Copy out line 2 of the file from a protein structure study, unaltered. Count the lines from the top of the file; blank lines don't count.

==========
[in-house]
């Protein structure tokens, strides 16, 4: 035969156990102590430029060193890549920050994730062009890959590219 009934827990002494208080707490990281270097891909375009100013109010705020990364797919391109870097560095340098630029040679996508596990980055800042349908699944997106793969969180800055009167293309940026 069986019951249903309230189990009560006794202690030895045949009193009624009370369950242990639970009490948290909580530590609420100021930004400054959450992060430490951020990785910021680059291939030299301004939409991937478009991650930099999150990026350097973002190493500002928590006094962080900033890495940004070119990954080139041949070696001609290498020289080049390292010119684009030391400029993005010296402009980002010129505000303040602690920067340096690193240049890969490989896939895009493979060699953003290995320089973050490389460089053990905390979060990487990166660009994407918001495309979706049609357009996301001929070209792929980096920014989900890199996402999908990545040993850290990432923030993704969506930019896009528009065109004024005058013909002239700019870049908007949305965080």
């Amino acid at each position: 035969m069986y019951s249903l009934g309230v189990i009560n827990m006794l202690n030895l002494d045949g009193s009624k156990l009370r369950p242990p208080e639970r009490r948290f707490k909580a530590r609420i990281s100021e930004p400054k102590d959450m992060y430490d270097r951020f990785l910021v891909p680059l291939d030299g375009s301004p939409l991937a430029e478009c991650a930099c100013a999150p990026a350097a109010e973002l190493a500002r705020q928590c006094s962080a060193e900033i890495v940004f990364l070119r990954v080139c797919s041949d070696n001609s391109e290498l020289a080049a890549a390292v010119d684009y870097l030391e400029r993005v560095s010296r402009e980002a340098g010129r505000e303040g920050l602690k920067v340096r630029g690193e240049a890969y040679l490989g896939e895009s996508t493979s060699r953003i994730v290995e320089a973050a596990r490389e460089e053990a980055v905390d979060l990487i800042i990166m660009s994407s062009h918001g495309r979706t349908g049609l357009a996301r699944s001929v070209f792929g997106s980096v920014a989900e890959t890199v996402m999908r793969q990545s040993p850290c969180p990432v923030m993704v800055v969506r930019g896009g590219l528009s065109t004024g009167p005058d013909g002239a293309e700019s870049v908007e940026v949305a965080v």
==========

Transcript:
């Protein structure tokens, strides 16, 4: 035969156990102590430029060193890549920050994730062009890959590219 009934827990002494208080707490990281270097891909375009100013109010705020990364797919391109870097560095340098630029040679996508596990980055800042349908699944997106793969969180800055009167293309940026 069986019951249903309230189990009560006794202690030895045949009193009624009370369950242990639970009490948290909580530590609420100021930004400054959450992060430490951020990785910021680059291939030299301004939409991937478009991650930099999150990026350097973002190493500002928590006094962080900033890495940004070119990954080139041949070696001609290498020289080049390292010119684009030391400029993005010296402009980002010129505000303040602690920067340096690193240049890969490989896939895009493979060699953003290995320089973050490389460089053990905390979060990487990166660009994407918001495309979706049609357009996301001929070209792929980096920014989900890199996402999908990545040993850290990432923030993704969506930019896009528009065109004024005058013909002239700019870049908007949305965080």